Why Lucozade cola is not the real thing


Lucozade has launched a cola and brand owner GSK has asked its retailers to stock the new Lucozade Energy Cola “next to the Coke selection where possible”. According to Lucozade Energy’s brand manager Matt McKie: “Lucozade is becoming renowned for launching category changing new product development, and Lucozade Energy Cola is set to strengthen this reputation”.

There are very few points of absolute certainty in the nebulous world of marketing. But one of them is that Lucozade is never going to have any meaningful impact on the cola category. That will be a double blow for GSK. First, because the time and money invested in it will not produce any substantial return. Second, because it’s subsequent failure will undermine, rather than strengthen, GSK’s FMCG credentials.

Failure will prove particularly troubling for GSK because it has just completed a much trumpeted strategic consolidation of its consumer healthcare and nutritional health divisions to create the world’s first “fast moving consumer healthcare” company. What better way to demonstrate the new group’s synergy than by launching a hybrid line extension combining the consumer attraction of cola and the health credentials of Lucozade?

But what looks good on paper doesn’t look so good in the aisles. GSK has fallen into one of the oldest marketing pitfalls: launching a cola.
GSK’s new product is predicated on four strategic observations. First, the company has a track record of creating genuinely successful new lines – Lucozade Energy Blackcurrant was a genuine sales triumph for example. Second, Lucozade is a big brand with £120m in annual sales and ever deeper pockets. Third, the cola category is the biggest single drinks category in the UK worth £3bn annually and hugely attractive as a target category. And fourth – GSK has probably produced a cola that is testing extremely well, with a large proportion of consumers preferring it in taste tests over the two traditional cola giants.

GSK has fallen into one of the oldest marketing pitfalls: launching a cola

We’re big. We’re successful. We believe we have a superior cola product. And we think we can grab a big share of a very big category. It looks like a recipe for success, so why will the results be so poisonous?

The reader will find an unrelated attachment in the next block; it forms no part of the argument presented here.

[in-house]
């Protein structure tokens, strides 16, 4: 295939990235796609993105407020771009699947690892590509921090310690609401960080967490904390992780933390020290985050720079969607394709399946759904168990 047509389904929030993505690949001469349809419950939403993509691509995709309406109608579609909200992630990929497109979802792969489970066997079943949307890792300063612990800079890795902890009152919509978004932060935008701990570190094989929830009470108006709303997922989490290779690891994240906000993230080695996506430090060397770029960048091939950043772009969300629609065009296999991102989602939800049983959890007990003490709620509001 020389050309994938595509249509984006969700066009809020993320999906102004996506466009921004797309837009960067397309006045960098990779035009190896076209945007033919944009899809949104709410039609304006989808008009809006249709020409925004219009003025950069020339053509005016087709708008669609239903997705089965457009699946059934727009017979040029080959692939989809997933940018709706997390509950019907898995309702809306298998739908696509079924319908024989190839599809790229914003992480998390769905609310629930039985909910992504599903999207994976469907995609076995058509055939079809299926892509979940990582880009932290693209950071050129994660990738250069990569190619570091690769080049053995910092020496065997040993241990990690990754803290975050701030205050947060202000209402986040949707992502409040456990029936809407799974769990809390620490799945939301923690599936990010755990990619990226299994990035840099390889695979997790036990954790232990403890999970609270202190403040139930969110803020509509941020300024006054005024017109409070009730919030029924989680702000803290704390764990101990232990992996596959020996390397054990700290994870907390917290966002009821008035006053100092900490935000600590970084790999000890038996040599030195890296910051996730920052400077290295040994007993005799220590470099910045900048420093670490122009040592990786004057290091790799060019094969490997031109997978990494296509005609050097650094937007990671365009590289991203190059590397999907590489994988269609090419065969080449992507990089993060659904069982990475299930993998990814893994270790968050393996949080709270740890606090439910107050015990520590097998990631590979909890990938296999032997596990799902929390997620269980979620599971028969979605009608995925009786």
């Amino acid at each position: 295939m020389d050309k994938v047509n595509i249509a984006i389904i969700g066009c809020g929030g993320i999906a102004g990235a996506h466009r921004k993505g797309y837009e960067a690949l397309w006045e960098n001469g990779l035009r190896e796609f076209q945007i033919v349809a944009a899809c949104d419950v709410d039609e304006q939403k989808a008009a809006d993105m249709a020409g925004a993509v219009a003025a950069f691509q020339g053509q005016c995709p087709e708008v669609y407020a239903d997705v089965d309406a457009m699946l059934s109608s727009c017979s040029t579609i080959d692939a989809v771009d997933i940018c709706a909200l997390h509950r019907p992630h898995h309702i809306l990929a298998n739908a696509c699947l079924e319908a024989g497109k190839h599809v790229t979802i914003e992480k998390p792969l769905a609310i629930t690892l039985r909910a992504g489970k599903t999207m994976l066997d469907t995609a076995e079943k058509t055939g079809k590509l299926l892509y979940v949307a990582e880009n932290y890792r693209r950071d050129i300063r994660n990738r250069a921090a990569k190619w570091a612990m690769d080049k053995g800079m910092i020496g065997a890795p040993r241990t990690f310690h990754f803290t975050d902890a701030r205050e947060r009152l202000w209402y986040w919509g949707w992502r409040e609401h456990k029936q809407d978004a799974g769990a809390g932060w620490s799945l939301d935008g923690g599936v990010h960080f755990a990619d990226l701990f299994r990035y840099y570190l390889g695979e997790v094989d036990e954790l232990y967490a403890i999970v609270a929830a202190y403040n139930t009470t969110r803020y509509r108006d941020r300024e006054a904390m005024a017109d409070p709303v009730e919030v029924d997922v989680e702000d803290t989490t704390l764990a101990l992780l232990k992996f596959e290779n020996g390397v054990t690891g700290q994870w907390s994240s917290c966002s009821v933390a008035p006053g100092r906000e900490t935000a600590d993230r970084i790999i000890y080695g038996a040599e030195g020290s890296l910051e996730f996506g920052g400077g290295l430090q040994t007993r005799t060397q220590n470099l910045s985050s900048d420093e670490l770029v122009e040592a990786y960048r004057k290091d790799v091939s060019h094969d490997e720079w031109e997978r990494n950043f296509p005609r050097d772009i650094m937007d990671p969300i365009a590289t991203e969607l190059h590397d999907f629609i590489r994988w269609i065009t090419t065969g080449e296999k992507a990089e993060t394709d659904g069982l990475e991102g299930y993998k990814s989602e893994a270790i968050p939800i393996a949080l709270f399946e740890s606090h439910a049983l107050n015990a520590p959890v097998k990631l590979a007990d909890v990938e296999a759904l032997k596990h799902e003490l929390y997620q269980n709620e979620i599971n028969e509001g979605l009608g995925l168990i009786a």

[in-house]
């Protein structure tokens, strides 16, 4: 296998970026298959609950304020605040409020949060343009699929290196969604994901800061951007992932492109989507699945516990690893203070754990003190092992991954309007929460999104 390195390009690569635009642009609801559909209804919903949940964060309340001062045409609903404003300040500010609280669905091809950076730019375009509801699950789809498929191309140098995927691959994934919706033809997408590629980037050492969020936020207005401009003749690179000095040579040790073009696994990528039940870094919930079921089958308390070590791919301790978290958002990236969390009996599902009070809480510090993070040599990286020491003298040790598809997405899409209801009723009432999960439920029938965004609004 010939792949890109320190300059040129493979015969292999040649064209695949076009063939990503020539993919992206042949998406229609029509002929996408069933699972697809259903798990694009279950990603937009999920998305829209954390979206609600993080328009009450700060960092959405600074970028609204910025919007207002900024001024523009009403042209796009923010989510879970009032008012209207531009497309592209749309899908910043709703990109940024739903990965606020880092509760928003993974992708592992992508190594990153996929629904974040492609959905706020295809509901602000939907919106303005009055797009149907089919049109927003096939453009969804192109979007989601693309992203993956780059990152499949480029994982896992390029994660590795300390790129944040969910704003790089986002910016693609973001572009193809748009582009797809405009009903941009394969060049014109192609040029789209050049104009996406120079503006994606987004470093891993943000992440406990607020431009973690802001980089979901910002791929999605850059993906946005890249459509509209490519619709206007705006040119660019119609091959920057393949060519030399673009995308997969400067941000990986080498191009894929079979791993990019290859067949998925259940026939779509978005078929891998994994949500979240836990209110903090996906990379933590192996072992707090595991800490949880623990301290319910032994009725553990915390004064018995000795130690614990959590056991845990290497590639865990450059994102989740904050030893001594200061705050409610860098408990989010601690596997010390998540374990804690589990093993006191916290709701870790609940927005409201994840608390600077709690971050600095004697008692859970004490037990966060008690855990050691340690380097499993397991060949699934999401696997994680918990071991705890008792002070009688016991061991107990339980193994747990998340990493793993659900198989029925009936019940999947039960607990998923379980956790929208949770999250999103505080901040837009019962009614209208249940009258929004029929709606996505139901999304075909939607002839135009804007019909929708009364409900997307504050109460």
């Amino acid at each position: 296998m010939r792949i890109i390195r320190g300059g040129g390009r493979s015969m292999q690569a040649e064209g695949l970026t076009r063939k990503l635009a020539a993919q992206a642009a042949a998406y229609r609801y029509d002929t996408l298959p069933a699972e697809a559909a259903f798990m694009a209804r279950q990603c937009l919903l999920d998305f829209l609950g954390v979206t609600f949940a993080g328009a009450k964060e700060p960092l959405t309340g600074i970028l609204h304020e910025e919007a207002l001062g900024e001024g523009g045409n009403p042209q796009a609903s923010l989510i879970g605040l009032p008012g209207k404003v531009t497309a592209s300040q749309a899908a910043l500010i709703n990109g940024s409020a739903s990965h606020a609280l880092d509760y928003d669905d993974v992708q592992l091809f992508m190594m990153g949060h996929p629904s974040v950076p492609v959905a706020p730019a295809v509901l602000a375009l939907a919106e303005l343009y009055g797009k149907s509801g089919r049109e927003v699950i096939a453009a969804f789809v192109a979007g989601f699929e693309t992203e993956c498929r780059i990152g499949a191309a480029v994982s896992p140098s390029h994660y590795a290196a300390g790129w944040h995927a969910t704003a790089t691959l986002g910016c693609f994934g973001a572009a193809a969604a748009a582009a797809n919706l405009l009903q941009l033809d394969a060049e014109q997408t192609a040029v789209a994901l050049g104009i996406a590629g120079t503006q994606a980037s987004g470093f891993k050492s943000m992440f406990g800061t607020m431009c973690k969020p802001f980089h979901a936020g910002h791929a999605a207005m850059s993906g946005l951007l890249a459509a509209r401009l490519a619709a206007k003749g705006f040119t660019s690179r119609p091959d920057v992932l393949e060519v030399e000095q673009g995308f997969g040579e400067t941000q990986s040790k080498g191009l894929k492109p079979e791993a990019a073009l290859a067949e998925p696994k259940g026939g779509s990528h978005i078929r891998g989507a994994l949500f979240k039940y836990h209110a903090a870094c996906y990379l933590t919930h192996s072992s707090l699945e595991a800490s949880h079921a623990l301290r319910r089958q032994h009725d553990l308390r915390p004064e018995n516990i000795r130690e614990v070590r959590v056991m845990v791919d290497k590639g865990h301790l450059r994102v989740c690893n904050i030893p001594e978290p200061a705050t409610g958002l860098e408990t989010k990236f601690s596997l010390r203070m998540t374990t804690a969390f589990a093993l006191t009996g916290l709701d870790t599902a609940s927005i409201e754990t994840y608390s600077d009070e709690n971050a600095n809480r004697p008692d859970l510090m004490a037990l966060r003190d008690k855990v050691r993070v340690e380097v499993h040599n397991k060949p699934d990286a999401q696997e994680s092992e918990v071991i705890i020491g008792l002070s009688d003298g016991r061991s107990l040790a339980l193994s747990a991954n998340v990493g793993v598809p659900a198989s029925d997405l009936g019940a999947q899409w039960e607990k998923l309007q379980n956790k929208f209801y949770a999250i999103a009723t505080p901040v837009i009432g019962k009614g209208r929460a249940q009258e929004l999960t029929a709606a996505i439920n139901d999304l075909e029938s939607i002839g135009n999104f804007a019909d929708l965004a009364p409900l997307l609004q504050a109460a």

There is a reason that Coke and Pepsi own 90% of British cola sales between them. But it’s certainly not related to product performance. There have been hundreds of blind cola taste tests over the years, and almost all have been united by two fundamentally crucial results: most consumers cannot tell the taste of their favourite cola from the rest and, usually, Coke and Pepsi finish well down the league table of preferred colas.

Yet despite this, both Pepsi and Coke continue to dominate. That’s because they hold the ace card in the cola category – brand equity. Both have long heritage, enormous brand awareness and imperious brand associations. Combine that with marketing expertise and very big global budgets and you begin to see why they will retain their share and why Lucozade has no chance of winning any of it.

Study the long history of cola and you’ll see the same ultimately flat result. In 1993, Virgin and Canadian soft drinks manufacturer Cott claimed, quite correctly, that they could produce several colas that tested better than either Coke or Pepsi. Emboldened by the same four factors that now drive GSK, Virgin launched its Cola in 1994 to much Branson-fuelled fanfare. After encouraging launch sales and a target of 10% share by year end, the brand gradually faded to a cameo role on Virgin’s various vehicles.

More recently, Red Bull fell for the same four factors and launched Red Bull Cola from the top of a skyscraper in 2008. Once again the brand had to admit defeat two years later.

It’s the same story north of the border where AG Barr enjoys legendary success in its domestic Scottish market with its Irn Bru brand – the only beverage in Europe to outsell Coke can for can. But when the Scots manufacturer attempted to take on Coke, its Barr Cola fell flat.

Even our usually invulnerable private labels have struggled with cola. Both Tesco and Sainsbury’s have store brand colas, but both take less than 25% share in store and do so at a 50% discount from their branded rivals. British retailers expect these two figures, but traditionally the other way round: their main private label lines usually enjoy 50% of the category share at a 25% price discount from the national brand leaders.

You could even argue that the big two cola players have struggled to innovate their own category with new line extensions. Pepsi Raw fizzled to nothing in less than three years, and Coca-Cola famously screwed up with its better-tasting but brand-defying New Coke launch in 1985. More recently, it has failed to build UK sales of Coke Zero beyond a miserly 3%.

The cola category appears closed to even the incumbent brands that dominate it. So what hope Lucozade? None.

On the brighter side – at least Lucozade is a brand built on recuperation.


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Marketing Week

Editor Mark Choueke’s riposte to Guardian columnist George Monbiot’s negative view of the advertising industry written under the banner ’Advertising is a poison that demeans even love and we’re hooked on it’ generated a plethora of responses. Read Mark’s editorial atwww.mwlinks.co.uk/ToGeorgeMonbiot Monbiot’s views are the product of a quasi-Manichean belief that the world of commerce […]


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